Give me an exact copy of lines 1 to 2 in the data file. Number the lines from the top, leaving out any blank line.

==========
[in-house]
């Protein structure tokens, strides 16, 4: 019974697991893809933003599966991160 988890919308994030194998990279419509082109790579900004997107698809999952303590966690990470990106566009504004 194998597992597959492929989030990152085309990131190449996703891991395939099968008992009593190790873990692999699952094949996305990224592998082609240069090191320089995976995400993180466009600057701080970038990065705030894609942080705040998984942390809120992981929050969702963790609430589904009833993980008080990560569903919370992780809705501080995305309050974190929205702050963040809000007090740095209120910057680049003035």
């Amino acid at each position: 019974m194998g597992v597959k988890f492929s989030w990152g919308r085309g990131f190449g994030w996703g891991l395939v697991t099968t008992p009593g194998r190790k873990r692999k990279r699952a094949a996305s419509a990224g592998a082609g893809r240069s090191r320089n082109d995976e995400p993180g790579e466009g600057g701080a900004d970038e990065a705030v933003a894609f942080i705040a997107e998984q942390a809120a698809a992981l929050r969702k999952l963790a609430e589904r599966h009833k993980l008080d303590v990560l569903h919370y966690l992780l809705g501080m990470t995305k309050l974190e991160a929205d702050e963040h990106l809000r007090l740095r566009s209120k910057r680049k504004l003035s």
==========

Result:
[in-house]
């Protein structure tokens, strides 16, 4: 019974697991893809933003599966991160 988890919308994030194998990279419509082109790579900004997107698809999952303590966690990470990106566009504004 194998597992597959492929989030990152085309990131190449996703891991395939099968008992009593190790873990692999699952094949996305990224592998082609240069090191320089995976995400993180466009600057701080970038990065705030894609942080705040998984942390809120992981929050969702963790609430589904009833993980008080990560569903919370992780809705501080995305309050974190929205702050963040809000007090740095209120910057680049003035």